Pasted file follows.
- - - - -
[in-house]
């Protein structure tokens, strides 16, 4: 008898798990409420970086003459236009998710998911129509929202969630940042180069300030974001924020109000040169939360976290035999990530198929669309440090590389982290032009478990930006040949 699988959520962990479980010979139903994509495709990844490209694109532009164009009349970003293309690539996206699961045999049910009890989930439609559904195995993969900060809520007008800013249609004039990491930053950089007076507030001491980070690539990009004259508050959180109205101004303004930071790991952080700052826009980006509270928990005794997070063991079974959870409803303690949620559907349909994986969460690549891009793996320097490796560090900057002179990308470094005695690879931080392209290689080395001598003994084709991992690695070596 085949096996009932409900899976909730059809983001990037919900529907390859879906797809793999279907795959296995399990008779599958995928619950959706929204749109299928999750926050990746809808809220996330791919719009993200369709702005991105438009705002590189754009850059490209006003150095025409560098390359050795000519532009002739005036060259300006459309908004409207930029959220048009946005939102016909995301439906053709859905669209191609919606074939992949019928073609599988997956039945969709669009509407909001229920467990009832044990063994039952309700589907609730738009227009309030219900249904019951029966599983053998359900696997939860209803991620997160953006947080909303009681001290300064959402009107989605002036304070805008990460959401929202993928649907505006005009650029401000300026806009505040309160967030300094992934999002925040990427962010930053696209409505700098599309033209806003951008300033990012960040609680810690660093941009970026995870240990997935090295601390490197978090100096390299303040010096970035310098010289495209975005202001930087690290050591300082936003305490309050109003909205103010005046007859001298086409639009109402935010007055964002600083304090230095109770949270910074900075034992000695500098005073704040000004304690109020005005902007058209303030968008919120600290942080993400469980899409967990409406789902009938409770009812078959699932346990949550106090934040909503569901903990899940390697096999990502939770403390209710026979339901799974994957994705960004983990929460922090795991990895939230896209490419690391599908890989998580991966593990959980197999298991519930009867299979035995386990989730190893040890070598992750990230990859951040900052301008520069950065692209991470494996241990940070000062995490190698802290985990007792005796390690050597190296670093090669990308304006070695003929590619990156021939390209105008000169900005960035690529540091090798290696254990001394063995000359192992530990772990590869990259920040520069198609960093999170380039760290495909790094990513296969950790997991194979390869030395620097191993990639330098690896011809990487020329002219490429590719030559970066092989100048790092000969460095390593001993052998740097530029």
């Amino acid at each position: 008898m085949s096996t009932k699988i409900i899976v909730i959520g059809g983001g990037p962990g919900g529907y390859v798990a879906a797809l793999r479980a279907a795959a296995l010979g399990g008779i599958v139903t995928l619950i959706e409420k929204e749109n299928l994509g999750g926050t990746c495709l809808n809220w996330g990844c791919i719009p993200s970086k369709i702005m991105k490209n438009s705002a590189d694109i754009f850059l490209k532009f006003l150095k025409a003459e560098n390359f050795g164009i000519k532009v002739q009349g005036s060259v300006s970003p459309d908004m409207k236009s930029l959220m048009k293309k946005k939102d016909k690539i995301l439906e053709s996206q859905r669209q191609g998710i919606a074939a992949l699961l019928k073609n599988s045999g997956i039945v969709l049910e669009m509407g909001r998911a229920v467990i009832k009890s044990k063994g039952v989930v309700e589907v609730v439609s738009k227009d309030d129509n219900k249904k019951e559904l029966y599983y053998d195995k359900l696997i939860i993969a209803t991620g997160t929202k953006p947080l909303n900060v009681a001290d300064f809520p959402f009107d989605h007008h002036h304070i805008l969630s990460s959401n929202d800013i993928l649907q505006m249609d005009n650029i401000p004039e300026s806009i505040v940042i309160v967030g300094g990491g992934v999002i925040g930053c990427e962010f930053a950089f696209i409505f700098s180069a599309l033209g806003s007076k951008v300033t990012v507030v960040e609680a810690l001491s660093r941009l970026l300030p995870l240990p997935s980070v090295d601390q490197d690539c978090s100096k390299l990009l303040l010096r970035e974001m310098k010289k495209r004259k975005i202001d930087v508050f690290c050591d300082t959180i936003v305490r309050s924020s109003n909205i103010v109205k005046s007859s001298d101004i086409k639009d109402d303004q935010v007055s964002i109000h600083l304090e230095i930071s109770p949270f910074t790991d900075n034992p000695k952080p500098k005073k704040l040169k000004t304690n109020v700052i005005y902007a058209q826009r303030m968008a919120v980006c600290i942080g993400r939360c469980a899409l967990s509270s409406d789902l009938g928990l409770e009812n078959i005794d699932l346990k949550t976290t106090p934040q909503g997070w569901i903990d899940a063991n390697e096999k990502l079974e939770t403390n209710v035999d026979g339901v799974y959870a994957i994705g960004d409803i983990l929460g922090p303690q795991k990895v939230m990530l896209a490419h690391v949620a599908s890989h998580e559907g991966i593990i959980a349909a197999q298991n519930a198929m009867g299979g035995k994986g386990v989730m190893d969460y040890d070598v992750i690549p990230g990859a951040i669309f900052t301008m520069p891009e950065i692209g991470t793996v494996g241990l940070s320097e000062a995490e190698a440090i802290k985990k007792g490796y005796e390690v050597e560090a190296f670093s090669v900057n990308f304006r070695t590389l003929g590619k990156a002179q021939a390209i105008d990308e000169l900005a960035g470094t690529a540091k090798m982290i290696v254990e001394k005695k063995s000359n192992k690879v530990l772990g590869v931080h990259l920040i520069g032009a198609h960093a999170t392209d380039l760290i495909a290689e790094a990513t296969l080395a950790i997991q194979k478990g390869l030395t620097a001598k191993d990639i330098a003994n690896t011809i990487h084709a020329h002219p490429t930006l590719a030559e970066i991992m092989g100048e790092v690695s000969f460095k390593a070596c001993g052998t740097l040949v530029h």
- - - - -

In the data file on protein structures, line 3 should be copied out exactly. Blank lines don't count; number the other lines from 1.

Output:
């Amino acid at each position: 008898m085949s096996t009932k699988i409900i899976v909730i959520g059809g983001g990037p962990g919900g529907y390859v798990a879906a797809l793999r479980a279907a795959a296995l010979g399990g008779i599958v139903t995928l619950i959706e409420k929204e749109n299928l994509g999750g926050t990746c495709l809808n809220w996330g990844c791919i719009p993200s970086k369709i702005m991105k490209n438009s705002a590189d694109i754009f850059l490209k532009f006003l150095k025409a003459e560098n390359f050795g164009i000519k532009v002739q009349g005036s060259v300006s970003p459309d908004m409207k236009s930029l959220m048009k293309k946005k939102d016909k690539i995301l439906e053709s996206q859905r669209q191609g998710i919606a074939a992949l699961l019928k073609n599988s045999g997956i039945v969709l049910e669009m509407g909001r998911a229920v467990i009832k009890s044990k063994g039952v989930v309700e589907v609730v439609s738009k227009d309030d129509n219900k249904k019951e559904l029966y599983y053998d195995k359900l696997i939860i993969a209803t991620g997160t929202k953006p947080l909303n900060v009681a001290d300064f809520p959402f009107d989605h007008h002036h304070i805008l969630s990460s959401n929202d800013i993928l649907q505006m249609d005009n650029i401000p004039e300026s806009i505040v940042i309160v967030g300094g990491g992934v999002i925040g930053c990427e962010f930053a950089f696209i409505f700098s180069a599309l033209g806003s007076k951008v300033t990012v507030v960040e609680a810690l001491s660093r941009l970026l300030p995870l240990p997935s980070v090295d601390q490197d690539c978090s100096k390299l990009l303040l010096r970035e974001m310098k010289k495209r004259k975005i202001d930087v508050f690290c050591d300082t959180i936003v305490r309050s924020s109003n909205i103010v109205k005046s007859s001298d101004i086409k639009d109402d303004q935010v007055s964002i109000h600083l304090e230095i930071s109770p949270f910074t790991d900075n034992p000695k952080p500098k005073k704040l040169k000004t304690n109020v700052i005005y902007a058209q826009r303030m968008a919120v980006c600290i942080g993400r939360c469980a899409l967990s509270s409406d789902l009938g928990l409770e009812n078959i005794d699932l346990k949550t976290t106090p934040q909503g997070w569901i903990d899940a063991n390697e096999k990502l079974e939770t403390n209710v035999d026979g339901v799974y959870a994957i994705g960004d409803i983990l929460g922090p303690q795991k990895v939230m990530l896209a490419h690391v949620a599908s890989h998580e559907g991966i593990i959980a349909a197999q298991n519930a198929m009867g299979g035995k994986g386990v989730m190893d969460y040890d070598v992750i690549p990230g990859a951040i669309f900052t301008m520069p891009e950065i692209g991470t793996v494996g241990l940070s320097e000062a995490e190698a440090i802290k985990k007792g490796y005796e390690v050597e560090a190296f670093s090669v900057n990308f304006r070695t590389l003929g590619k990156a002179q021939a390209i105008d990308e000169l900005a960035g470094t690529a540091k090798m982290i290696v254990e001394k005695k063995s000359n192992k690879v530990l772990g590869v931080h990259l920040i520069g032009a198609h960093a999170t392209d380039l760290i495909a290689e790094a990513t296969l080395a950790i997991q194979k478990g390869l030395t620097a001598k191993d990639i330098a003994n690896t011809i990487h084709a020329h002219p490429t930006l590719a030559e970066i991992m092989g100048e790092v690695s000969f460095k390593a070596c001993g052998t740097l040949v530029h």